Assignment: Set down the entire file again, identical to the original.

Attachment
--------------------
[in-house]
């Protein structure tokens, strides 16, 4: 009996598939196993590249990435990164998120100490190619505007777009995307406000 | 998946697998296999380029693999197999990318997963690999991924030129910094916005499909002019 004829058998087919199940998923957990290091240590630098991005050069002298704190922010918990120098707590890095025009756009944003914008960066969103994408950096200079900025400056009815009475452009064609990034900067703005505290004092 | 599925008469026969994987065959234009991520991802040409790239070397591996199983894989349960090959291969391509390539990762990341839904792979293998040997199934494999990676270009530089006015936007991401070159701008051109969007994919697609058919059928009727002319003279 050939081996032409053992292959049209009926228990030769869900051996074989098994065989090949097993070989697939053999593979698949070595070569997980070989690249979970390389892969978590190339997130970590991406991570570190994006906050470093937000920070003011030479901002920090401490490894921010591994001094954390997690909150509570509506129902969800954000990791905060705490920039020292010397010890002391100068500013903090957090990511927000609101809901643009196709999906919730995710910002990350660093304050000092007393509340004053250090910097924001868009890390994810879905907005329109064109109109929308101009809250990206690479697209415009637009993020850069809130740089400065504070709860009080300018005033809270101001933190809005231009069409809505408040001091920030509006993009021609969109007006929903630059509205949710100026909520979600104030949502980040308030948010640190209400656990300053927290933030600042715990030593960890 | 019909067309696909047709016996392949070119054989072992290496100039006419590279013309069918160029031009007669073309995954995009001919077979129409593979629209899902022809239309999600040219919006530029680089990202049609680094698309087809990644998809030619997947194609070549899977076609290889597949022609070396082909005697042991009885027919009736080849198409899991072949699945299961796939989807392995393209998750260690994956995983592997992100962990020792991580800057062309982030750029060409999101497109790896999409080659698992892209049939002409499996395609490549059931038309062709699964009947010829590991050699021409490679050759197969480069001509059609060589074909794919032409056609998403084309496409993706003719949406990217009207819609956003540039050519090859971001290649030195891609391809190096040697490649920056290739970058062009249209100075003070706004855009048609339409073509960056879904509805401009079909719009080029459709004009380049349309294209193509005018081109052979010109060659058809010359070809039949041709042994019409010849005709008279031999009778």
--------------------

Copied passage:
[in-house]
């Protein structure tokens, strides 16, 4: 009996598939196993590249990435990164998120100490190619505007777009995307406000 | 998946697998296999380029693999197999990318997963690999991924030129910094916005499909002019 004829058998087919199940998923957990290091240590630098991005050069002298704190922010918990120098707590890095025009756009944003914008960066969103994408950096200079900025400056009815009475452009064609990034900067703005505290004092 | 599925008469026969994987065959234009991520991802040409790239070397591996199983894989349960090959291969391509390539990762990341839904792979293998040997199934494999990676270009530089006015936007991401070159701008051109969007994919697609058919059928009727002319003279 050939081996032409053992292959049209009926228990030769869900051996074989098994065989090949097993070989697939053999593979698949070595070569997980070989690249979970390389892969978590190339997130970590991406991570570190994006906050470093937000920070003011030479901002920090401490490894921010591994001094954390997690909150509570509506129902969800954000990791905060705490920039020292010397010890002391100068500013903090957090990511927000609101809901643009196709999906919730995710910002990350660093304050000092007393509340004053250090910097924001868009890390994810879905907005329109064109109109929308101009809250990206690479697209415009637009993020850069809130740089400065504070709860009080300018005033809270101001933190809005231009069409809505408040001091920030509006993009021609969109007006929903630059509205949710100026909520979600104030949502980040308030948010640190209400656990300053927290933030600042715990030593960890 | 019909067309696909047709016996392949070119054989072992290496100039006419590279013309069918160029031009007669073309995954995009001919077979129409593979629209899902022809239309999600040219919006530029680089990202049609680094698309087809990644998809030619997947194609070549899977076609290889597949022609070396082909005697042991009885027919009736080849198409899991072949699945299961796939989807392995393209998750260690994956995983592997992100962990020792991580800057062309982030750029060409999101497109790896999409080659698992892209049939002409499996395609490549059931038309062709699964009947010829590991050699021409490679050759197969480069001509059609060589074909794919032409056609998403084309496409993706003719949406990217009207819609956003540039050519090859971001290649030195891609391809190096040697490649920056290739970058062009249209100075003070706004855009048609339409073509960056879904509805401009079909719009080029459709004009380049349309294209193509005018081109052979010109060659058809010359070809039949041709042994019409010849005709008279031999009778």